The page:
Focus on the Family

Religious Freedom in Danger?

by Bruce Hausknecht, Esq.

The United States was founded on the principle that God, not government, is the source of our fundamental rights. Our Founders, including the 56 signers of the Declaration of Independence, understood this clearly: 

"We hold these truths to be self-evident, that all men are created equal, that they are endowed by their Creator with certain unalienable rights, that among these are life, liberty and the pursuit of happiness. That to secure these rights, governments are instituted among men. ..."  

The other widely held understanding during the founding era was that religion and morality formed the foundational basis upon which both our society and our form of government rested:

"Of all the dispositions and habits, which lead to political prosperity, Religion and Morality are indispensable supports. In vain would that man claim the tribute of Patriotism, who should labor to subvert these great pillars of human happiness, these firmest props of the duties of Men and Citizens."President George Washington's Farewell Address, 1796 

"Our Constitution was made only for a religious and moral people. It is wholly inadequate for the government of any other."President John Adams, 1798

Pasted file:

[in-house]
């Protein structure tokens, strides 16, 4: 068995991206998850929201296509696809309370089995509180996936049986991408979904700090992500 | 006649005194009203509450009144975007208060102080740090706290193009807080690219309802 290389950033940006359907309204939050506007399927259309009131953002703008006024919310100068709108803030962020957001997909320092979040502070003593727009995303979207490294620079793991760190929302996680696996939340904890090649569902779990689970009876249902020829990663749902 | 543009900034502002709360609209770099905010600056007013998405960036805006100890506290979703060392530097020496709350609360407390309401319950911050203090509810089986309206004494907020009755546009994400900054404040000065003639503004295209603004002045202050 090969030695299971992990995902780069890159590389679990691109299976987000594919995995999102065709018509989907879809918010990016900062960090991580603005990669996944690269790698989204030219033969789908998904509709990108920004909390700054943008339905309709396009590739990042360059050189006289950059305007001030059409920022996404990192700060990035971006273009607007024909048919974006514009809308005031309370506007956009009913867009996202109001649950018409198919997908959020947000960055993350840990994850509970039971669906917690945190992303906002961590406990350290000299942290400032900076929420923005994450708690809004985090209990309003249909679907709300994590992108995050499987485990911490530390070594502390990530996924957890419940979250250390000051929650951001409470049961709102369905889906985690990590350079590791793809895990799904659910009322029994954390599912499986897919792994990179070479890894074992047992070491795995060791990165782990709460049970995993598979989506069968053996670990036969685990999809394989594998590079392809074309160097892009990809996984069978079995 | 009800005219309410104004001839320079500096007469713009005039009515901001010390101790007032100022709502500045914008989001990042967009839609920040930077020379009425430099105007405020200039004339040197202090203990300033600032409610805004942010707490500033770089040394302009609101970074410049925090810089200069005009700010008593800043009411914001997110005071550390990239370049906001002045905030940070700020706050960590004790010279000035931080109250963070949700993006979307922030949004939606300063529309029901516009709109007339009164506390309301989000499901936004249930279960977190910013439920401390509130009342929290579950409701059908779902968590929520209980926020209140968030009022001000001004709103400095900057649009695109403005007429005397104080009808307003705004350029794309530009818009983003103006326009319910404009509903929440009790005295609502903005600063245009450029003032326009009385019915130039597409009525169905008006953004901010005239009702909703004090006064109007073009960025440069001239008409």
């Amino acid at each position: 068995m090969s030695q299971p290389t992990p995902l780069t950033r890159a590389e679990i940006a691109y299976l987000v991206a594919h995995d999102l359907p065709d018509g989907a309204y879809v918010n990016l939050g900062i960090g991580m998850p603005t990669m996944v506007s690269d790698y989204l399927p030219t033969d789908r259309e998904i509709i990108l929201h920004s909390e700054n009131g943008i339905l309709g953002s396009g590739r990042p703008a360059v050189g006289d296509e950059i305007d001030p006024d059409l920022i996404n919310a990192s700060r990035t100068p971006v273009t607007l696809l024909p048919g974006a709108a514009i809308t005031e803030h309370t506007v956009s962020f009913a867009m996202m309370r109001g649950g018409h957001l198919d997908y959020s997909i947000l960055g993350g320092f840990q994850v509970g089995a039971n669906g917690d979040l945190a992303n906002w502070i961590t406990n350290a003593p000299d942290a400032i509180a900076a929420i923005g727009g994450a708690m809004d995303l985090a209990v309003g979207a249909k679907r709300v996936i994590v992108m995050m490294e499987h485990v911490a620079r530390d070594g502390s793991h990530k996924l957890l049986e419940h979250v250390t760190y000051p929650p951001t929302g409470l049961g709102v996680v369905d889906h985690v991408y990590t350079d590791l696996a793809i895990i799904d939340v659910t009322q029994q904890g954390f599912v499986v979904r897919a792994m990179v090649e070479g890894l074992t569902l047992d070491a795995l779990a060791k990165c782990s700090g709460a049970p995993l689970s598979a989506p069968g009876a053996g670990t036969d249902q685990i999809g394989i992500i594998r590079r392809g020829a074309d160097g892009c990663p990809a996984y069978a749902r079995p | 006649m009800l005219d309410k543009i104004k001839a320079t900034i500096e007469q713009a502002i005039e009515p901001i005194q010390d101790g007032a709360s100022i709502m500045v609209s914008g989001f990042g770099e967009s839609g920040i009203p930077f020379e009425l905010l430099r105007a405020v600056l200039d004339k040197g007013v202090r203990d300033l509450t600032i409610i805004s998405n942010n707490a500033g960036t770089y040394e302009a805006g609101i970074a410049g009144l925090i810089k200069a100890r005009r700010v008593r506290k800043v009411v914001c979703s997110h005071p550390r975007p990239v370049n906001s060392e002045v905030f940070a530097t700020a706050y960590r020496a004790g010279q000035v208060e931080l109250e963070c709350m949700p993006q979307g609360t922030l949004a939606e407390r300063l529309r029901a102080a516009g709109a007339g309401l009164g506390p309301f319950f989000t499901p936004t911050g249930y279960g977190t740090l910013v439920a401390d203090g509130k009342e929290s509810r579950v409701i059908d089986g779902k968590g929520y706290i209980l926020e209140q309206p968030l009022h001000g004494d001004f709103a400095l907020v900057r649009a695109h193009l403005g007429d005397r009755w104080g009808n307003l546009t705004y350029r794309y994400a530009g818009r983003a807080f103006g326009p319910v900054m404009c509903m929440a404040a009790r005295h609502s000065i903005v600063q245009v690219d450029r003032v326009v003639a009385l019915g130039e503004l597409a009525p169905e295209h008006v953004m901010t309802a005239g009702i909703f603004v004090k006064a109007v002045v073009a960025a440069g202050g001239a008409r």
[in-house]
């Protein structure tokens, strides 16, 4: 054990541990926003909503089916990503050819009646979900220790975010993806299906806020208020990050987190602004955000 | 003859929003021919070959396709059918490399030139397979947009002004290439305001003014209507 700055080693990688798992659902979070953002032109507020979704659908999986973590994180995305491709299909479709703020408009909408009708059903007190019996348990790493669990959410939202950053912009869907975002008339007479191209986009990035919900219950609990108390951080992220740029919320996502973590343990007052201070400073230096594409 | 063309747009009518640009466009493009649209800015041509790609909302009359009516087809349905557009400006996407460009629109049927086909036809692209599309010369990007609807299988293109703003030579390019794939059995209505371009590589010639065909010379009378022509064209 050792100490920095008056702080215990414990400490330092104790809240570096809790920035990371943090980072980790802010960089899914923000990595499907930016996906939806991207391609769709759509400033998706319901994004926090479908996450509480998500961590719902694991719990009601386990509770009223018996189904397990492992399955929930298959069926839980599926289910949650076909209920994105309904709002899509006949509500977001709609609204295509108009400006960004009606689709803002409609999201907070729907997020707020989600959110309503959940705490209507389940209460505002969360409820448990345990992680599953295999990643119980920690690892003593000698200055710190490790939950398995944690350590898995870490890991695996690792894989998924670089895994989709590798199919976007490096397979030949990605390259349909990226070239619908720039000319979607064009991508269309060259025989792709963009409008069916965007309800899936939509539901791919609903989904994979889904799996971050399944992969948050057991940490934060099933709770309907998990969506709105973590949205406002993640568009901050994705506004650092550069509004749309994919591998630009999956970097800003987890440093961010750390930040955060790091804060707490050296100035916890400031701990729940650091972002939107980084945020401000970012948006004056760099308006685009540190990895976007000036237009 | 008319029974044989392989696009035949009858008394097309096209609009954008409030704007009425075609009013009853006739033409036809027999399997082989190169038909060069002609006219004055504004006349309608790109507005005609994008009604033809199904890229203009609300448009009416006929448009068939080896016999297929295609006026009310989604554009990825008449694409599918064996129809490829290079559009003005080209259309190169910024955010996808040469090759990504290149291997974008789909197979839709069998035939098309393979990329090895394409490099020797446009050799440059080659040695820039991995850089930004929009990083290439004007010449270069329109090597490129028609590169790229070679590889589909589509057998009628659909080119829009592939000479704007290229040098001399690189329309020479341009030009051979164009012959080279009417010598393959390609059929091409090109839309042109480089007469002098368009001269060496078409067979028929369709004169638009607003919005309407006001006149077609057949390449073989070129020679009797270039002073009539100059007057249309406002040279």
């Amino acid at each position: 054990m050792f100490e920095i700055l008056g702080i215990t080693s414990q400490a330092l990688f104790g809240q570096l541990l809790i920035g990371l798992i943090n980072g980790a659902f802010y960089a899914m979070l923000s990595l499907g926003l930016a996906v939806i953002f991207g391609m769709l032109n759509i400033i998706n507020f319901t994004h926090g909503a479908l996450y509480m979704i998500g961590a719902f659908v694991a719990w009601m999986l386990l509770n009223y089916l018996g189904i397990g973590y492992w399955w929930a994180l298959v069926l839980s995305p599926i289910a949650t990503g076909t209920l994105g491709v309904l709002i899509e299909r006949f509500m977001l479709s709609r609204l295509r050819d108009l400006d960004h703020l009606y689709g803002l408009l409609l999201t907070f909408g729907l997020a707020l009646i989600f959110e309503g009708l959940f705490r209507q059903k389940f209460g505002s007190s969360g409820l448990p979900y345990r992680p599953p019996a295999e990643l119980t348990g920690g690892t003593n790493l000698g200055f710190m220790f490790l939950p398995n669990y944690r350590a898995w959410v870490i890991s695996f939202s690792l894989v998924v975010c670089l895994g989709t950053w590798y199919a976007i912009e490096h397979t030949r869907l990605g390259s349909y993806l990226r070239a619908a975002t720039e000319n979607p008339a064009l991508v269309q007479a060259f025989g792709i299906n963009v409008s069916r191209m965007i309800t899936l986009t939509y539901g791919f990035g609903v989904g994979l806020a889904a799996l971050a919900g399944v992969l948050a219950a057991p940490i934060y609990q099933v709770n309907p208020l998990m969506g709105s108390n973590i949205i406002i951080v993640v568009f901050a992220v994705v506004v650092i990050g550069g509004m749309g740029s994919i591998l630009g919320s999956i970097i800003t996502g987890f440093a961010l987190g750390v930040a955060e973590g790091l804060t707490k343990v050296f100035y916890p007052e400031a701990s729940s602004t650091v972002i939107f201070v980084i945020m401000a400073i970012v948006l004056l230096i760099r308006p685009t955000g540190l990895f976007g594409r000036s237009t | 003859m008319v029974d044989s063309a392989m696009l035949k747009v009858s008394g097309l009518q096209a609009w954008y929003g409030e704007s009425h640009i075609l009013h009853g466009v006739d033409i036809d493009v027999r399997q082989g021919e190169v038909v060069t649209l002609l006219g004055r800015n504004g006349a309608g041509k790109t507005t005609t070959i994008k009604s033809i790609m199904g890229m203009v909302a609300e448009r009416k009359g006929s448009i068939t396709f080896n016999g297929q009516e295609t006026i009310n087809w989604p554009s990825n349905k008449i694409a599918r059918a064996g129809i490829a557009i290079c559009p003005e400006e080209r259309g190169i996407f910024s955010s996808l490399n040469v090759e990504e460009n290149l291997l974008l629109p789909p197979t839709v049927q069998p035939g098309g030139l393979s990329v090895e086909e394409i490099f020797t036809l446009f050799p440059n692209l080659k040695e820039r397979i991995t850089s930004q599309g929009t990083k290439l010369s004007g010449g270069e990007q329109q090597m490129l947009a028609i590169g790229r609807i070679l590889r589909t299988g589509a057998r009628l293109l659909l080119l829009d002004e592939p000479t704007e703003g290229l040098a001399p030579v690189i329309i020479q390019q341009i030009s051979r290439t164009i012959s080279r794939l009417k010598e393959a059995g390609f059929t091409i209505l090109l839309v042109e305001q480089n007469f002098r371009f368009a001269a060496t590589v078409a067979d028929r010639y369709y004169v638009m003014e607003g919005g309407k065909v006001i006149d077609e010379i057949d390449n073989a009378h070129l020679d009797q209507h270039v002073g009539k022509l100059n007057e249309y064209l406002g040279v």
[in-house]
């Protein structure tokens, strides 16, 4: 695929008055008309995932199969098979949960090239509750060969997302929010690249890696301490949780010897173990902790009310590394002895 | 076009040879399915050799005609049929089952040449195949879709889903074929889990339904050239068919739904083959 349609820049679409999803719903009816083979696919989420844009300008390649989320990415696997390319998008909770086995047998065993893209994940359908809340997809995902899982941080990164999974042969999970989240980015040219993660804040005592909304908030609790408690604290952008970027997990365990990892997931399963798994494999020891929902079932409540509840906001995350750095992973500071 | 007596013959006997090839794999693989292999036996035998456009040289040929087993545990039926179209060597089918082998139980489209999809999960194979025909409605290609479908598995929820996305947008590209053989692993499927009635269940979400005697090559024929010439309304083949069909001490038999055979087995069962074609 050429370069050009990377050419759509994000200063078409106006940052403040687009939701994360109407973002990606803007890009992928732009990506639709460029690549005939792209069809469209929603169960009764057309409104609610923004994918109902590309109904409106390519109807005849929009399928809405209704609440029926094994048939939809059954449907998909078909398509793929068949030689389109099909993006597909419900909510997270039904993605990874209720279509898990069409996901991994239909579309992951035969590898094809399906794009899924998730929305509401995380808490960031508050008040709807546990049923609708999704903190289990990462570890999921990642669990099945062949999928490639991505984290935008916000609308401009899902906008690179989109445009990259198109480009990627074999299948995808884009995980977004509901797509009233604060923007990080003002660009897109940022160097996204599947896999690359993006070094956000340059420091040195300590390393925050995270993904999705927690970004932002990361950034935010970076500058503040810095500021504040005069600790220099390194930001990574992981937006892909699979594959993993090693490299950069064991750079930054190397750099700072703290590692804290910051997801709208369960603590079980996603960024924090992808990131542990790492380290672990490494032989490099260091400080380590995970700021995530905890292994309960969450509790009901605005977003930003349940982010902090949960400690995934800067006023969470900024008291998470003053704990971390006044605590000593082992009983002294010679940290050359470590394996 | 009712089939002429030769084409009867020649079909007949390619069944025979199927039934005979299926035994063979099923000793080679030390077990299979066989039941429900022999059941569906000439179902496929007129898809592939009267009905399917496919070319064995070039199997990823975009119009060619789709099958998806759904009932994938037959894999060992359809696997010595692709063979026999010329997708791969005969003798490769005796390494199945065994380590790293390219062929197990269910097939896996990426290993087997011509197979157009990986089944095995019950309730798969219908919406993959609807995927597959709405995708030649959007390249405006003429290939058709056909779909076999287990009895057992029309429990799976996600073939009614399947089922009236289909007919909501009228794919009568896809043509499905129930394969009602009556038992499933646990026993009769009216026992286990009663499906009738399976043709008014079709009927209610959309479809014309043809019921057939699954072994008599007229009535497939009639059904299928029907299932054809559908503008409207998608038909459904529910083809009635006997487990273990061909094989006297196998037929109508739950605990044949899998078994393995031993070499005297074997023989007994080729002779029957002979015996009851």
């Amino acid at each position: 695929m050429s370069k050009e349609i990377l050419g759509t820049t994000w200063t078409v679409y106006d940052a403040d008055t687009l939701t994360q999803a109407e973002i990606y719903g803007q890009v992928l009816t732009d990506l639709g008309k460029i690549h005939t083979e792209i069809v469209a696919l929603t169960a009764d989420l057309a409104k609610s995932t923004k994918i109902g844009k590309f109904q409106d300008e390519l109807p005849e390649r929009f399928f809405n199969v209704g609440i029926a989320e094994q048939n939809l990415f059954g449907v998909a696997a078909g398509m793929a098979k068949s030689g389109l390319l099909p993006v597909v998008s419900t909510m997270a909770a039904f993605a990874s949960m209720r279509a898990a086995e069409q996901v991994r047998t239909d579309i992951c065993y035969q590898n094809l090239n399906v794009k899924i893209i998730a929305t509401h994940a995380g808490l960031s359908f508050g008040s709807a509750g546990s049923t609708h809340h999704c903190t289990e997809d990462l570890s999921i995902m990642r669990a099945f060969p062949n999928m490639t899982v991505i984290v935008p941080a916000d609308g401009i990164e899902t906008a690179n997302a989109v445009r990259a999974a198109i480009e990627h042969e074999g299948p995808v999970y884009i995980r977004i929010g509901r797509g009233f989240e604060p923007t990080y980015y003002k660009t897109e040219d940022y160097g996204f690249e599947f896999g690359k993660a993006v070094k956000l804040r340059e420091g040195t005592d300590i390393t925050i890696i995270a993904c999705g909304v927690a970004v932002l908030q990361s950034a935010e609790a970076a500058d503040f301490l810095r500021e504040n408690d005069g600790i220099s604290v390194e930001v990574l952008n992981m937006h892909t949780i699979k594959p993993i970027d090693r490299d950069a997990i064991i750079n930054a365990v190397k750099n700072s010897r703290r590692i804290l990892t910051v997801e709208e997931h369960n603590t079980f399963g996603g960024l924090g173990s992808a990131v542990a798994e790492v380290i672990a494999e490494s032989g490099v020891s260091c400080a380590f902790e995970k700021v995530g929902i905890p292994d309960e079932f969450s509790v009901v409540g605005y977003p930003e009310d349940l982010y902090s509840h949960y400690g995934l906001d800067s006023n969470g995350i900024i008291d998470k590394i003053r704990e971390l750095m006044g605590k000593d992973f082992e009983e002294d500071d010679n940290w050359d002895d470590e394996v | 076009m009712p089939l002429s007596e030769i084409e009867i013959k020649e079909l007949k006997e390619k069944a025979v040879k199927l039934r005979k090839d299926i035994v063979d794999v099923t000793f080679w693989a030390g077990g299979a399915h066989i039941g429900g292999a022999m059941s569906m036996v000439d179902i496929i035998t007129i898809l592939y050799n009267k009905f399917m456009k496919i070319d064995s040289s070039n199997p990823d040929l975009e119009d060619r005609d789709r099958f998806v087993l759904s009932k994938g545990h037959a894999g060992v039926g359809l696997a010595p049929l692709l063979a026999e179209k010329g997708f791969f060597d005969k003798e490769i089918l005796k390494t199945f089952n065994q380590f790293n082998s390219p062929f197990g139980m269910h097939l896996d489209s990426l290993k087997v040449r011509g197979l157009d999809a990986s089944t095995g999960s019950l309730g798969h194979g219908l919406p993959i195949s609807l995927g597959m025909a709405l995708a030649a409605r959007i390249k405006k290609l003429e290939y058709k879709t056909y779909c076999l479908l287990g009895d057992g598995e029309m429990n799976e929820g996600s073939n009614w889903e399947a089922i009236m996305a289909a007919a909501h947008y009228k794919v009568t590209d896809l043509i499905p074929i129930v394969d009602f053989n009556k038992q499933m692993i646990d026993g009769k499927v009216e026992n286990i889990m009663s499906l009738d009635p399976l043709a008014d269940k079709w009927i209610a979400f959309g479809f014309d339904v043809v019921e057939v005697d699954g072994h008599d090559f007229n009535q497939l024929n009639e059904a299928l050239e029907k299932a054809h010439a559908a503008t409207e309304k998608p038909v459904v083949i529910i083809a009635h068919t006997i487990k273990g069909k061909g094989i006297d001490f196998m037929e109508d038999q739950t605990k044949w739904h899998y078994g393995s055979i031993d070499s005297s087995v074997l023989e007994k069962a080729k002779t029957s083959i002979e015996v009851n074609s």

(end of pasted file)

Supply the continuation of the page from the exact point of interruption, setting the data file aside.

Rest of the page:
Given the religious roots of our founding, and the universal acknowledgment of Christianity's role in this nation's continued success, the alarming erosion of religious freedom we're now witnessing should serve as a wake-up call to us all.  

Consider these few troubling examples: 

These are just a few examples of the over 600 documented instances of local, state and federal encroachments into religious freedom in recent years. Justice has prevailed at the court level for a few of the defendants; however, for others the courts are the problem. 

It's clear from many of these cases the goal of those who are infringing our rights is not a compromise between secular and sacred; rather, it's the complete stamping out of conscience and rejection of our nation's spiritual heritage. 

As Christians and as Americans, we must stay aware of these battles, pray for our nation and its leaders, and join in the defense of the rights and freedoms of all people of faith — in their communities, as well as in the public square of ideas. It's been said many times, our religious freedom is the lynchpin upon which all of our other rights depend. If that is, indeed, the case, then these current battles to protect religious freedom will determine America’s destiny. 

We cannot afford to stay silent. Here are a few things every Christian can do to fight the loss of religious freedom: